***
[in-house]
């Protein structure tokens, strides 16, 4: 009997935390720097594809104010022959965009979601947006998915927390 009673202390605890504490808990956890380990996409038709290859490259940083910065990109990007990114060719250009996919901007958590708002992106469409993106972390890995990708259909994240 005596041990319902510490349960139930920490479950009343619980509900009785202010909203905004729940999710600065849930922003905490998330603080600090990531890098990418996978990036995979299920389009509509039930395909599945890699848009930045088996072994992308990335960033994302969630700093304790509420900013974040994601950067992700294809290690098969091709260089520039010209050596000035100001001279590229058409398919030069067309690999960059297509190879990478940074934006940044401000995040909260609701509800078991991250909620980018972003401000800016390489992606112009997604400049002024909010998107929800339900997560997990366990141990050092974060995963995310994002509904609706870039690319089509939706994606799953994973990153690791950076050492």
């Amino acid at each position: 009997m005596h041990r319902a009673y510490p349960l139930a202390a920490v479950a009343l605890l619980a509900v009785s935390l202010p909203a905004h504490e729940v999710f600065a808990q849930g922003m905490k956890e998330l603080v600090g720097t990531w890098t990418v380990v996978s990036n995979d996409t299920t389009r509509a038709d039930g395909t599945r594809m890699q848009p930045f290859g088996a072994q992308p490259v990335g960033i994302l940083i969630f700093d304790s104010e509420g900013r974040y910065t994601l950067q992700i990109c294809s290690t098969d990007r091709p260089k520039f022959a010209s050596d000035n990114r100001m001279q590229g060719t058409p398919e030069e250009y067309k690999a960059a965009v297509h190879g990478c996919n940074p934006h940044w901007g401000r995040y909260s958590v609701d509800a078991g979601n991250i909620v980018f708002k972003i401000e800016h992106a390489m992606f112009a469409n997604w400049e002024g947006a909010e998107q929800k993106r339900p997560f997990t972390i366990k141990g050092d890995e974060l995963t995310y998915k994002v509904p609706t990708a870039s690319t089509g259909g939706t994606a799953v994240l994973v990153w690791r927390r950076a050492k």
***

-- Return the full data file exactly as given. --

[in-house]
């Protein structure tokens, strides 16, 4: 009997935390720097594809104010022959965009979601947006998915927390 009673202390605890504490808990956890380990996409038709290859490259940083910065990109990007990114060719250009996919901007958590708002992106469409993106972390890995990708259909994240 005596041990319902510490349960139930920490479950009343619980509900009785202010909203905004729940999710600065849930922003905490998330603080600090990531890098990418996978990036995979299920389009509509039930395909599945890699848009930045088996072994992308990335960033994302969630700093304790509420900013974040994601950067992700294809290690098969091709260089520039010209050596000035100001001279590229058409398919030069067309690999960059297509190879990478940074934006940044401000995040909260609701509800078991991250909620980018972003401000800016390489992606112009997604400049002024909010998107929800339900997560997990366990141990050092974060995963995310994002509904609706870039690319089509939706994606799953994973990153690791950076050492």
């Amino acid at each position: 009997m005596h041990r319902a009673y510490p349960l139930a202390a920490v479950a009343l605890l619980a509900v009785s935390l202010p909203a905004h504490e729940v999710f600065a808990q849930g922003m905490k956890e998330l603080v600090g720097t990531w890098t990418v380990v996978s990036n995979d996409t299920t389009r509509a038709d039930g395909t599945r594809m890699q848009p930045f290859g088996a072994q992308p490259v990335g960033i994302l940083i969630f700093d304790s104010e509420g900013r974040y910065t994601l950067q992700i990109c294809s290690t098969d990007r091709p260089k520039f022959a010209s050596d000035n990114r100001m001279q590229g060719t058409p398919e030069e250009y067309k690999a960059a965009v297509h190879g990478c996919n940074p934006h940044w901007g401000r995040y909260s958590v609701d509800a078991g979601n991250i909620v980018f708002k972003i401000e800016h992106a390489m992606f112009a469409n997604w400049e002024g947006a909010e998107q929800k993106r339900p997560f997990t972390i366990k141990g050092d890995e974060l995963t995310y998915k994002v509904p609706t990708a870039s690319t089509g259909g939706t994606a799953v994240l994973v990153w690791r927390r950076a050492k």